I do agree that just giving the laptops isn’t enough. You have to think of the process of learning, working, educating. Those who are giving these tools need to also understand the ethical lessons that need to be adapted per culture with this. It is opportunity yes, but just giving the cart and no training how to fix a broken wheel or what roads carts are allowed is just as bad as putting the cart before the horse.

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  8. If you’re interested in technology in emerging economies, talk to this guy.

    http://www.epp.cmu.edu/httpdocs/people/bios/tongia.html

    At Freedom to Connect in 2005, he noted that although the hardware is relatively expensive in emerging economies, labor can be extremely cheap, making, say, fiber, more economical than it might be elsewhere.

    Although a national fiber infrastructure would be inappropriate for Brazil, a coastal fiber line supplemented by a powerful wireless backbone could work.

    And the fiber would have to serve the favelas as well as the high rises.

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  9. Mark Pesce just did a keynote at Web Directions in Sydney ,Australia on how the Mobile Phone will be the savior of the poor people .

    http://blog.futurestreetconsulting.com/?p=39

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  10. Hi Om:
    I work as a PR volunteer for OLPC. The concerns you raised about food, water and housing are ones the project hears a lot. OLPC, of course, believes basic necessities are crucial to developing countries.

    However, you’re making the mistake of many people when you focus on the laptop as a “gadget” The project isn’t about hardware and software, its about education. You might not believe a laptop is the road to salvation, but certainly you must believe education is. OLPC proceeds from the basic assumption that education is the root of solving all problems.

    You can find more information about OLPC’s mission here:

    http://wiki.laptop.org/go/Our_mission

    Thanks for the interest.

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  11. The issue on the network side is power. These regions have no or very unreliable power grids. This is the number one issue I have been trying to solve with my efforts at Green-WiFi, an affordable approach to solar powered mesh wifi networks for schools in developing regions.

    Access to information, i.e. the internet, allows people to solve their own issues with water, food, heath, etc. First they have to have the network to access.

    Affordable long distance links are key also. The work the Tier Group at UC-Berkeley on this is important. We have a 44km link from Berkeley (Intel R&D) to Menlo Park (SUN Microsystems) and 12km from Menlo Park to San Jose (Cisco) using software they developed for this.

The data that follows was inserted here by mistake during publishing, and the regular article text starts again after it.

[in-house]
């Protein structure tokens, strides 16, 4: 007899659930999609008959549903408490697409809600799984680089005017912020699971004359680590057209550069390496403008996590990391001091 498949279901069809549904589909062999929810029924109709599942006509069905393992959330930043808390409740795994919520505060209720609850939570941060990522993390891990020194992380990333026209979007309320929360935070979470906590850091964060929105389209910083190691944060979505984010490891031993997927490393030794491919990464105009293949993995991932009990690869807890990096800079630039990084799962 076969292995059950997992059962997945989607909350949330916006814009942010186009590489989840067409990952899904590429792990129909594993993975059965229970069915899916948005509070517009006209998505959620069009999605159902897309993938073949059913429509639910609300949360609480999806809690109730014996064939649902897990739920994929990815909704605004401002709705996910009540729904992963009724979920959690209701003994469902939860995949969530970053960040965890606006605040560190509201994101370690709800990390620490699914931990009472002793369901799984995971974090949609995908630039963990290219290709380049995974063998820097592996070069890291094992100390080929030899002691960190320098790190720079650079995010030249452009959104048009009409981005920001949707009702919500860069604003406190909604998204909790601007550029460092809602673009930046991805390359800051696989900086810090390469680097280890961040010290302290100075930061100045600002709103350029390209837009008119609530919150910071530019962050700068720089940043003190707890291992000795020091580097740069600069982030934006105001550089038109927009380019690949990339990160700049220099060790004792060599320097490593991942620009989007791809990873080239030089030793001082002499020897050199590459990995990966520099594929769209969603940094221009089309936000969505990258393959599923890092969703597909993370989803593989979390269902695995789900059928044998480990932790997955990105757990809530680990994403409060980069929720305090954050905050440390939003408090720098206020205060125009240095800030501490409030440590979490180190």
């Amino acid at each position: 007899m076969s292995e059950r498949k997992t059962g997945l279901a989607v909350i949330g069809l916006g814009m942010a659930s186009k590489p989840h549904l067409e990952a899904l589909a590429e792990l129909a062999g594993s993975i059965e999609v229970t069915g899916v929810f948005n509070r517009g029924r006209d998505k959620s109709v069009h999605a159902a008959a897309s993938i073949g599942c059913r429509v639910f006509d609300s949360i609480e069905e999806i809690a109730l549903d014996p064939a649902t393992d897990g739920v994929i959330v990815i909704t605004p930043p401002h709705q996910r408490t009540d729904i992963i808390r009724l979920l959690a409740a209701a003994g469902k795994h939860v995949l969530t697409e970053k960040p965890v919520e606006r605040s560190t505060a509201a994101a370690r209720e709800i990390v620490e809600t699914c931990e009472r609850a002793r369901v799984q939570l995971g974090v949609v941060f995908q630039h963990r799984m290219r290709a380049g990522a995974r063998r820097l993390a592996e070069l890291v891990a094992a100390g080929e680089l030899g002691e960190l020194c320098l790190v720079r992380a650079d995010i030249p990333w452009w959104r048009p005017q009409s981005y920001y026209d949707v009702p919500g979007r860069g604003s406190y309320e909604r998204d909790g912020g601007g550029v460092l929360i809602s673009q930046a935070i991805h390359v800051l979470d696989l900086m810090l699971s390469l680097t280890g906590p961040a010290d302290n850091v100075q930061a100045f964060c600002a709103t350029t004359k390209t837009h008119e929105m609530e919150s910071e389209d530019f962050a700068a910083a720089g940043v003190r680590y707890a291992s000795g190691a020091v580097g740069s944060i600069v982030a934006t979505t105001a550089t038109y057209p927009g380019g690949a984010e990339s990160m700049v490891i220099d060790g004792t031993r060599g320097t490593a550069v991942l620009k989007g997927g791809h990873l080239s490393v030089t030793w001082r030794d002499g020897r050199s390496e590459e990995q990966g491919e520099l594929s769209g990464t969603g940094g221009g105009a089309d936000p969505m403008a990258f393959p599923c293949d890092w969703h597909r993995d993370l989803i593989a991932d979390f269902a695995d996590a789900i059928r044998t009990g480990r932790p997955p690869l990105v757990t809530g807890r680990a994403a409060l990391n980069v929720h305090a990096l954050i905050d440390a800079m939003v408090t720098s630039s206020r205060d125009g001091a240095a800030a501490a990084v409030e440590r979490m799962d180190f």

While this does not solve the problems for every site and region, it is a big start to address the issues. I do believe mobile phone network will have a bigger role to play in the whole equation for this.

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  12. Giving these kids computers is like teaching me the metric system, here in the US, back in the 1970s: It’s not going to help you when you have to go into the work force.

    I spent almost a year living in East Africa performing humanitarian missions. These people need potable water, food, and medications to treat malaria, TB, HIV, etc.

    When it comes to charity, look where Bill Gates puts his money.

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  13. Antoine of MMM, what you suggest seems to be the mesh network of the XO. The laptops will be able to network without outside infrastructure. The only limitations as proximity (in a plain field it has been tested that the maximum range of two laptops communication (one was streaming a music to the other) worked flawlessly to 3 kms. Of course, in a urban, forest, and mountain environments the range will decrease. This is why unless the antennas are 100 meter high, it must be held up with low-cost and low-power wireless mesh repeaters, wireless access points, and future technologies (like Wimax, for example, although the current XO doesn’t handle that protocol in its hardware. Only the typical wireless AP network and this new mesh network, which is a standard still in draft stage)

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  14. I think OLPC is a good step towards bridging the digital divide. It may not be a all-inclusive solution to all poor people around the world but it is certainly a good start to elevate life of “some” people. It will then trigger trickle down education to elevate life of those other people around these first “some” people.

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  15. [...] OLPC Has A Network Problem I have been fairly skeptical of the One Laptop Per Child project, not because it’s not a worthy cause, but because it doesn’t factor in the harsh realities of the daily lives of those who Nicholas Negroponte & Co. plan to uplift. Where food, water and shelter are largely unmet needs,… [...]

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  16. Even a low bandwidth wireless mesh could really help with communications in Burma right now. Of course, authoritarian regimes are unlikely to purchase and distribute devices that could be used to form such a communications system, but having even that kind of basic infrastructure in support of education might help innoculate developing countries against the growth of authoritarian regimes (yeah, I’m probably being naive).

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  17. The network doesn’t necessarily need to be attached to the world wide web to be quite useful. Providing one standard server with a terabyte or two of educational content should suffice. I doubt kids in my local public school system have access to much more with all of the websites that are blocked. The kids wont be able to IM globally, be on facebook, download porn, or run 419 scams, but web pages with meaningful content can be set up locally.